The Deluxe Entertainment Services Group’s decision to close its UK restoration department has been met with surprise and sadness among rival firms and the wider facilities industry.

Deluxe interim president Kelli Fairbrother emailed staff last week to inform them of the decision to “deprioritise services that have less demand from the local market”.

The result will be the closure of the restoration department in London, with the potential loss of 12 jobs.

The division’s vast range of equipment will be dispersed across the group, sold off or donated to charities and various industry bodies.

Deluxe Media EMEA managing director Neil Ballantine said the changes were “necessary” in order for the company “to drive innovation in the technology and digital services areas that our local clients need most, and reflect our continued focus on running our operations more efficiently.

“As with all strategic business decisions we make, a number of avenues were pursued before deciding to close the restoration operation in the UK, including the sale of the business.”

Restoration retreat

Deluxe’s move is the latest in a string of changes within the restoration market that include BBC Studios and Post Production (now BBC Studioworks) closing its Digital Media Services division in October 2015.

That followed Technicolor’s decision to shut its Pinewood Studios-based fi lm lab in 2013.

Despite this market upheaval, several restoration service providers and interested parties have told Broadcast that they were shocked by Deluxe’s plan.

Jo Griffin, chief operating officer at archive and restoration company R3store Studios, and a former head of content services and restoration at Prime Focus, said: “I was surprised. They were the number one restoration company in the UK.

“Okay, it’s not the biggest part of the industry money-wise, but it’s buoyant. People are approaching us every day with potential projects. Perhaps with the big companies, restoration services are simply not making the money.”

Colourist Kevin Shaw, who was technology and restoration lead at BBC Studios and Post Production when its Digital Media Services department was axed, was similarly taken aback.

“The restoration market is probably stronger than it was five years ago,” he said.

“There is more demand than ever, especially with the UHD market kicking in. Deluxe was very aggressive on pricing and not only priced the BBC out of the market but possibly themselves.”

While demand is said to be high, it is clear that production company and library clients often only have small budgets available for content restoration, making it difficult for service providers to make a profit.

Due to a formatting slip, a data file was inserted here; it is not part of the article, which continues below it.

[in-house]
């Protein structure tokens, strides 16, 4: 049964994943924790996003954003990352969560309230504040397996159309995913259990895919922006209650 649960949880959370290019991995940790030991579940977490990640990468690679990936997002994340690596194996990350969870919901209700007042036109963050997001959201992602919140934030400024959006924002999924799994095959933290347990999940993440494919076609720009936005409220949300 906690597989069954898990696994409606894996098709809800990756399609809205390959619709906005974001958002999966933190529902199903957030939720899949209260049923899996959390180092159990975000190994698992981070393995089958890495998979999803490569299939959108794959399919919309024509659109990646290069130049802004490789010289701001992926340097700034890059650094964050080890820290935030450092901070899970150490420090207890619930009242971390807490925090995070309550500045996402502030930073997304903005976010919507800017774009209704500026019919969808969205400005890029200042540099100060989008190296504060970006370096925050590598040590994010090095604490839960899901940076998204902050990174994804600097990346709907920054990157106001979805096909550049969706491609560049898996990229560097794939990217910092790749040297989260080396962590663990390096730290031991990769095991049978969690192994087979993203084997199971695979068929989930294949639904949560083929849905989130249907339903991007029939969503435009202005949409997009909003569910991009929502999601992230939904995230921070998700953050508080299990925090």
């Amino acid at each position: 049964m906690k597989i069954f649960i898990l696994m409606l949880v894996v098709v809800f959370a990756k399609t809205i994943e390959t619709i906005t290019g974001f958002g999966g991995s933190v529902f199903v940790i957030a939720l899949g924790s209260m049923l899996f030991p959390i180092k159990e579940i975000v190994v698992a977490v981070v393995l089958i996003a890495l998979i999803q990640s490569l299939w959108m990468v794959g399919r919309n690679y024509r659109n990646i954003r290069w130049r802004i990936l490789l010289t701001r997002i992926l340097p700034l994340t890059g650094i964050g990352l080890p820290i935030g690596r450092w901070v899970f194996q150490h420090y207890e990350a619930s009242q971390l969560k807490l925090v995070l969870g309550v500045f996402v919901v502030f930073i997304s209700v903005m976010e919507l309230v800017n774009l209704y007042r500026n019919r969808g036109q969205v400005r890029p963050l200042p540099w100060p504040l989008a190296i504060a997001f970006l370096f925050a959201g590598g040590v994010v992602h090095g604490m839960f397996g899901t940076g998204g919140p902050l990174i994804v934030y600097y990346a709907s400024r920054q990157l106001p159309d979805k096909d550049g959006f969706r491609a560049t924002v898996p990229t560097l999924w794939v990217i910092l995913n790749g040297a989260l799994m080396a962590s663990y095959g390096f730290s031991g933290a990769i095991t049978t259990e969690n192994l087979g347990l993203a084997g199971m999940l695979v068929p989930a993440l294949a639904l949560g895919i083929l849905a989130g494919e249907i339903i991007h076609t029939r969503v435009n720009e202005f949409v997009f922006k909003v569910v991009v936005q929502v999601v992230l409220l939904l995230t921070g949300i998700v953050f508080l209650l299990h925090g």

Restrictive budgets

Adrian Bull, managing director and joint owner of Cinelab, one of the country’s few remaining film labs, said Deluxe’s move is “symptomatic” of this, with “clients trying to push prices down when, actually, the prices need to go up for these businesses to be sustainable.

“People who keep pushing the prices down will eventually end up with less choice.”

David Yeo, a company director at boutique encoding and transfer facility TK One, also pointed to small budgets.

He said: “No one has any money to spend on transferring fi lm. I am surprised [Deluxe] lasted this long. Even we find it hard to make a living.”

While some rival firms may benefit from the extra work that will now be available, others are concerned that this latest closure will further diminish the skills base in this part of the facilities market.

Simon Marbrook, managing director of boutique colour grading and restoration facility Final Frame, said: “It is unfortunate for the film industry that an experienced and well-regarded company like Deluxe has decided to close down its restoration services in London.

“The team there have a unique set of skills that are priceless to the film industry. I am sad they took this decision.”

He added: “We see a lot of possibilities within restoration and fi lm to integrate into modern workflows. 4K and HDR are going to generate even more business for us all.”

Deluxe’s restoration division was formed in 2011, following its acquisition of Ascent Media.

The department will be wound down over the coming weeks, before closing on 31 March. Deluxe said it would maintain its restoration facilities in Madrid and Los Angeles.

Recent projects worked on by Deluxe’s London restoration team include nine surviving Alfred Hitchcock silent films for the BFI, cult sci-fi fi lm The Man Who Fell To Earth and Highlander.

Deluxe said that although the 12 employees are facing redundancy, the company is “working very hard and closely with each of them in looking at other internal and external opportunities”.